Tasnim Baghdadi

Tasnim Baghdadi is a German digital illustrator of Moroccan heritage. Currently studying towards a Masters degree in Asian and Islamic Art History, with a focus on the art and architecture of the Middle East, Tasnim also works as a freelance artist in the fields of digital illustration, graphic design, and photography.

Tasnim, tell us a little bit about yourself and your work?

I am twenty five and was born in Cologne, Germany to parents from Morocco. My work mostly deals with different aspects of identity. On a cultural and social level I am interested in issues of gender and aspects of my religious identity and how to live as a Muslim in Germany. 

You describe yourself as self-taught – what was your route into the arts?

I describe myself as self-taught because although I’ve always been involved in making art, for example drawing cartoons when I was a teenager, I haven’t had formal training at an art school. At university in the Netherlands I studied the more practical and technical skills of product design, but halfway through I decided to stop because I became more interested in historical and cultural studies. At the moment I am studying Asian and Islamic Art History.

Who are your influences and who do you gain inspiration from?

I would name three genres of art that inspire me: Firstly – comics. I have always been a fan of comics and illustration. I’m drawn to the boldness, the contours and colours. I also enjoy Pop Art and graphics. Secondly I am fascinated by traditional art and culture. When I went to stay with my grandparents in Morocco I became attracted to the Berber way of life, particularly the deep-rooted symbols of their culture. I felt drawn to it, but at the same time I didn’t feel a part of it. At first I had a romanticised or idealised view of their culture, but gradually, and through my studies, I started to develop a more objective view. I wouldn’t describe myself as a foreigner to the Berber culture, but perhaps an in-betweener? Thirdly, I am fascinated by Jungian psychology, and how symbolism and myths link to our subconscious. I explore these concepts through my self-portraits.

Would it be fair to say that your work projects a feminist outlook? Is that an important theme for you?

Yes, but I always like to define what feminism means to me. I think feminism as a movement has been defined largely by white western women, and their values have dominated. But I take my feminist ideas from Islam. I believe that Islam has a lot of feminist ideas within it, so I like to combine modern ideas with the religious tradition I am part of. So, my ‘Tribal Mysticism’ series of illustrative photographs is not only about the role of women in society, but how Muslim women in particular are caught between two false extremes – on the one hand orientalised as ‘seductresses’ and on the other hand seen as being veiled and oppressed within our religious community. That means we rarely see the diversity and individuality, the different facets and layers of personalities of Muslim women. There is no space in-between these polarities that reflects the realities of our lives.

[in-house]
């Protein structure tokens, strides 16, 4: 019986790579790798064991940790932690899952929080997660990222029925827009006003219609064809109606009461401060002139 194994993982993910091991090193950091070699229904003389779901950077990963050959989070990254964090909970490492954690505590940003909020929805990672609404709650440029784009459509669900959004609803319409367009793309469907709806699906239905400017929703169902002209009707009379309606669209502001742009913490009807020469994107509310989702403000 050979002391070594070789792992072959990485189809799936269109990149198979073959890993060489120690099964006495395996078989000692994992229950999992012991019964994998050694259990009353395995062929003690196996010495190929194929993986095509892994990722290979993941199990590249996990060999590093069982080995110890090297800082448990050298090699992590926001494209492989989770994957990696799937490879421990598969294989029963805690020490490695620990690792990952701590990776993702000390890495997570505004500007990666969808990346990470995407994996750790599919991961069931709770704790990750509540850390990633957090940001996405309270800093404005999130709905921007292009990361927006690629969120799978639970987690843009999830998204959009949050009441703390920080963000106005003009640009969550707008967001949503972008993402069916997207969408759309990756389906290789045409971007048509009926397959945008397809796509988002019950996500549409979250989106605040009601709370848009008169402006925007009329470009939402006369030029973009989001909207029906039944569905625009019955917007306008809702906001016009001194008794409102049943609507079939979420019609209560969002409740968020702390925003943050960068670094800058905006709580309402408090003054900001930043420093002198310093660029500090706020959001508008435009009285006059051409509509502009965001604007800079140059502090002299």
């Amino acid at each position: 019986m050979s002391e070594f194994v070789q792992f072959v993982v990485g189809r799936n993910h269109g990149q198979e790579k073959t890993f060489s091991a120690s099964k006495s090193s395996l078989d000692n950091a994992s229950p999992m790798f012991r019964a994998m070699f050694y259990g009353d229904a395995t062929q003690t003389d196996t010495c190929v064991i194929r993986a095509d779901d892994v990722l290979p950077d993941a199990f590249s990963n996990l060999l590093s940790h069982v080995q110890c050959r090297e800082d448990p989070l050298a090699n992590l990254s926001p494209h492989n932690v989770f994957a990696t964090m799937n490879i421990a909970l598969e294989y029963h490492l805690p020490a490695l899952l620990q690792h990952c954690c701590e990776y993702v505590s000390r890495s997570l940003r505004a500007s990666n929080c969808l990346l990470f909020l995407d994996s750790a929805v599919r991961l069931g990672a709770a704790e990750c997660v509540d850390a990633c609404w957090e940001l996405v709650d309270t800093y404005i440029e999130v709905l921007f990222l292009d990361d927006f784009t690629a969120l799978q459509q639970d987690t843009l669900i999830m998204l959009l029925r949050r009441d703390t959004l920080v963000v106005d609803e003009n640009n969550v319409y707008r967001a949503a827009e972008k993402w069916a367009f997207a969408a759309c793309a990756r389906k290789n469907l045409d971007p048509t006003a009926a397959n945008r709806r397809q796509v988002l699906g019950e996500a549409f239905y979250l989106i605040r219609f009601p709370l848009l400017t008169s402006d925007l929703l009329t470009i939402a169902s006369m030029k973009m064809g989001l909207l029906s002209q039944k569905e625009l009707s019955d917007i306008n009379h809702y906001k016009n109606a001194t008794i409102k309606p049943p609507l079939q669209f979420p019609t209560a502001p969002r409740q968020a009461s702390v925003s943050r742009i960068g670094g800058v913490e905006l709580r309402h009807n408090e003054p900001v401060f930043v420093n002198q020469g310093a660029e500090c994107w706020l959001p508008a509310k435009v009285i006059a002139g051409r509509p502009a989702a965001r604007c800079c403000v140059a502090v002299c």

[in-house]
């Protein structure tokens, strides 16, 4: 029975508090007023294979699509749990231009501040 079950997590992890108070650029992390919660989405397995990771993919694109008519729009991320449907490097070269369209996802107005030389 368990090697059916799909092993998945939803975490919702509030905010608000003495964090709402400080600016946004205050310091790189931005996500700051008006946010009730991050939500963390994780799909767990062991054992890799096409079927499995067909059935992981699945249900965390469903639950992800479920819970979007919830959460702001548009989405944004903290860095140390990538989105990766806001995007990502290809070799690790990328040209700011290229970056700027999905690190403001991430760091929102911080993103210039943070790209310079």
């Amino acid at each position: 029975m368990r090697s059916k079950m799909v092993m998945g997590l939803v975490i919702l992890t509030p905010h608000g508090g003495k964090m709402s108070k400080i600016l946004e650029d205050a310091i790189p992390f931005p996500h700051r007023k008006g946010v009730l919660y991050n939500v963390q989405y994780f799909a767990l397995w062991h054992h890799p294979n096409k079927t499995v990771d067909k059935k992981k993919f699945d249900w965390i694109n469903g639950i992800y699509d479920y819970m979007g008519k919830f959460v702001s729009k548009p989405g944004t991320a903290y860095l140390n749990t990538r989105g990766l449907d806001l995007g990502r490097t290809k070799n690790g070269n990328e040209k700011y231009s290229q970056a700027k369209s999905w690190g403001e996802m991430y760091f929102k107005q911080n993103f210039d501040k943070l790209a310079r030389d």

You cross the boundaries between illustration, digital art, graphic design, fashion and photography. Are these very different expressions of your creativity or is there something common that unites your work across these disciplines?

When I first started out trying to be an artist I was trying to learn as many mediums as possible. I was curious about all the different mediums I could work with and the different ways of producing art, including fashion. But what is in common is the themes that I deal with, such as gender, identity and living in the West- that is the connection. 

You are working on a graphic novel ‘la bedouine obscure’ – what will that be about?

This will mix a lot of the concepts I have talked about. It is a story that has auto-biographical aspects, but placed in a fictional world. The main character will be struggling with difficulties in her life, caught between extremes, and about her journey to embrace the contradictions within herself. I hope everyone can relate to that. 

What other projects are you working on at the moment? 

A fashion label, My Hijab, based here in Cologne, asked me to work on a project where fashion meets art. Out of that came an exhibition at their Pop-up Store in Cologne. I also started fashion blogging a while ago, really enjoying different styles and experimenting with these on my blog.

You were chosen to part of a group of emerging artists of Muslim heritage who came together as part of the World Islamic Economic Forum (WIEF) in London last year. What did you learn from that experience? 

That was very special for me, meeting all these artists of Muslim heritage from across the world. Apart from being inspired by fellow artists mastering their art form, I realised that they, and others, are gaining a lot of attention from the art world. This is not primarily because they are Muslim, but because the art they are producing has a uniqueness about it. I am not qualified to talk of those artists who live in Muslim societies, but for those of us born, raised and working in the West there is a tendency for the work to combine different worlds. I think of it as an in-betweenness, a kind of bridge between the multiple worlds that make up society on a global level. Although Muslims are portrayed as representing a backwards-looking culture I find the art being produced by artists of Muslim heritage to be very future-orientated, multi-layered, multicultural and combining genres. I believe that a new cultural language is being formed, that is formulating new rules for the arts scene. That is very exciting.

To find out more about Tasnim and her work click here

Login or register to post comments